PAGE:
The Not So Peaceful Garden
16" x 20"
Painted paper collage on matboard
Many moons ago, when I first started college, I felt I needed a way to keep track of assignments, tests, and studying time. (This was before the personal computer really took hold and before I Phones took over. People actually wrote things down...) I bought a little lined notebook, and kept track of the days, noting what homework I had to do and when and what days I needed to study for a test. This system suited me well as I am a list maker and am task oriented. To this day, thirty plus years later, I still have a physical notebook that I write in and use to keep track of things I want to do for the day or the week.
When the Pandemic was first hitting and people were beginning to go into lockdown mode, all of my social media feeds were filled with productivity. People were cleaning out closets, baking up a storm, inventing clever family games and doing all sorts of nifty stuff. The novelty of being at home was on full display. I then waited for the shoe dropping to begin. After several weeks, the reality of the situation sank in and some of those busy folks were a little quiet. How come you wonder? I am going to tell you. IT'S HARD BEING AT HOME ALL DAY! There. I said it. And yes, I am yelling.
Why is it so hard? My own experience tells me that part of the difficulty lies in having unstructured free time. Many of us, myself included, have been very used to a structured work/school environment. Do this thing at 9AM, do that thing at 11AM, eat lunch at 1PM, do something else at 2PM and go home at _______ (insert appropriate time). When you don't have that sort of schedule, things can fall apart. This is particularly true for us creative types who may have a loose schedule to begin with. When you are already stressed about the Pandemic, going into the studio to "create" can seem overwhelming. Where do you start?
You start right here. Make a list! But, you might ask, what if I am stuck? What if I am depressed and can't get started on anything? What if, what if, what if? I will say it again. Make a list!
Full disclosure here. I am not a Life Coach, nor a psychologist nor any other kind of therapist. I am, however, a depressed and anxious person who is at home all day by herself. I know well about which I speak. Getting going is not easy. It isn't impossible though. There is a way to begin and I will share that now. This is what I do to get going. I get out my notebook and start with the date and day. I write that down. Next, what small and finite tasks do I want to do today, particularly as they relate to creativity? Here is a sample: I want to write a blog post, for starters. I have my topic picked out. I want to add four items to my shop that are for sale. I need to prep one board for painting and cut out two sheets of shapes. This may be enough for the day. I also include a few backup items just in case there is more time or something falls through. The tasks aren't really in an order of importance but if I wanted, I could number them or label them as "A,B,C, etc." I give myself permission to do as many tasks as I can reasonably handle in addition to my other household responsibilities (someone has to make dinner and feed the cats). I also give myself permission to lay down and take a nap with the guiltless understanding that some things may not get done. Or, maybe the nap is the incentive to get everything done!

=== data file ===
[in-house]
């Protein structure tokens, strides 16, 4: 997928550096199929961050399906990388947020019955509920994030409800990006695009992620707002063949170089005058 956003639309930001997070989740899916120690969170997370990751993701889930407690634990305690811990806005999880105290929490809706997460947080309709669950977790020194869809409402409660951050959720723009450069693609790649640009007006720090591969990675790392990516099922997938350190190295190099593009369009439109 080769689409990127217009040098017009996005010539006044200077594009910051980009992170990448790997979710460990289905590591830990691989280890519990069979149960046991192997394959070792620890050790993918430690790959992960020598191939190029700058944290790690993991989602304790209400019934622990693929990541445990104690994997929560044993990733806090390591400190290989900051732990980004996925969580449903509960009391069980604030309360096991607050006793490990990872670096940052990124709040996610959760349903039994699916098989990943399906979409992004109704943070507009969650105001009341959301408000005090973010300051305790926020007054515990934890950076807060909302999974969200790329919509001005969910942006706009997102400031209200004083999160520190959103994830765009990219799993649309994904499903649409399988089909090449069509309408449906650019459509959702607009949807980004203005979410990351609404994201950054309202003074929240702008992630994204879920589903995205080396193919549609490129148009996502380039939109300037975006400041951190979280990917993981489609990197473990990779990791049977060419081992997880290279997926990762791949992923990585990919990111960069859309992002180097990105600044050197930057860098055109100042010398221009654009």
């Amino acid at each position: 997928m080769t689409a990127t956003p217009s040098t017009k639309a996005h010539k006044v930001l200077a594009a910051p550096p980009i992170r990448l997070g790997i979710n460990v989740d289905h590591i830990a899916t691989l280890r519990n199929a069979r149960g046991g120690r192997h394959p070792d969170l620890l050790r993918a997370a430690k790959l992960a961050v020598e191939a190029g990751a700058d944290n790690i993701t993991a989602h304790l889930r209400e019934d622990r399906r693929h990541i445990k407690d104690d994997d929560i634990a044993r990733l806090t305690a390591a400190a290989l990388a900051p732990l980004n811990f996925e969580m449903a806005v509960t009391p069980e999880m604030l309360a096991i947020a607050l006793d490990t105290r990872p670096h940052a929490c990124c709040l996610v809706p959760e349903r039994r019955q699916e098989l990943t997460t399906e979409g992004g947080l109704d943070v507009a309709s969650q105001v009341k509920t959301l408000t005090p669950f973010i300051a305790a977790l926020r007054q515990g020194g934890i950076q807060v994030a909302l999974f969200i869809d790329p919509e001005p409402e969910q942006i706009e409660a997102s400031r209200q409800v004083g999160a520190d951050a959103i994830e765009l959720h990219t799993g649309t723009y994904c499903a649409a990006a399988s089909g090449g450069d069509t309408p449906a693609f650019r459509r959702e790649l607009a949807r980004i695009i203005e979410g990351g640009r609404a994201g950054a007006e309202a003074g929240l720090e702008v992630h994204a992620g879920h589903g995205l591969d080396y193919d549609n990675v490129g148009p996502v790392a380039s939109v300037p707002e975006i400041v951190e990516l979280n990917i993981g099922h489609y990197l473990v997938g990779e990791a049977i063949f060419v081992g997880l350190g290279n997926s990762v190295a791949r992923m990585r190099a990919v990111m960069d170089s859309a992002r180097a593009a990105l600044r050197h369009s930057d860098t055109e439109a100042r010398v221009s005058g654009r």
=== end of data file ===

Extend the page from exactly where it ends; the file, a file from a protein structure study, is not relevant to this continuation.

In any case, having a list of items (tasks) to do has been immeasurably helpful these last couple of weeks. I have gone from flailing around, feeling unmotivated, to enjoying a reasonable degree of steadiness and a genuine uptick in productivity. I think the reason is that the tasks are finite and specific and small. (This is something I learned in my former career: goals must be measurable, specific, and achievable.) They have a start and end time. I can also roll them to the next day (without guilt) if necessary. At the end of the week, I can look back and see what I accomplished. And, as I mentioned, there has been some increase in creative productivity. Imagine if your artist's list included "do five quick sketches" and "gesso four canvases" and "watch one instructional video." That would be a fun morning (and a full one at that!).
Two Things: First, list making (tasks) will help you to see that you needn't be in your studio 24/7 (unless that is what you want). You may want to select a certain number of days (I selected 5 days a week) to be in your studio/creative space. I pick my tasks accordingly, knowing that I have the morning and some of the afternoon in which to work. If you have ten tasks picked out and only 2 hours, don't make those tasks complicated. Second, no list will help you if you abhor list making! (Never say never!) If you feel creativity is stifled by having to do tasks, well, I can't help you there. (It isn't true but it may feel true to you.) I can only say that if you feel you aren't in your studio enough or you don't know where the time went or you aren't sure why you haven't completed any new work and the Covid Virus is getting you down, you may want to consider this list idea. At the very least, the concept is an extension of the idea that "idle hands are the devil's workshop." Or maybe it's more like "priming the pump" or "paying into a savings account." Or maybe it's like my late cat Toby who used to get things started with a bite. He would nip you to get you to pay attention to him. It worked every time. Just turn your stalled creativity and list making efforts into a series of small bites and you should be good to go! You are welcome!
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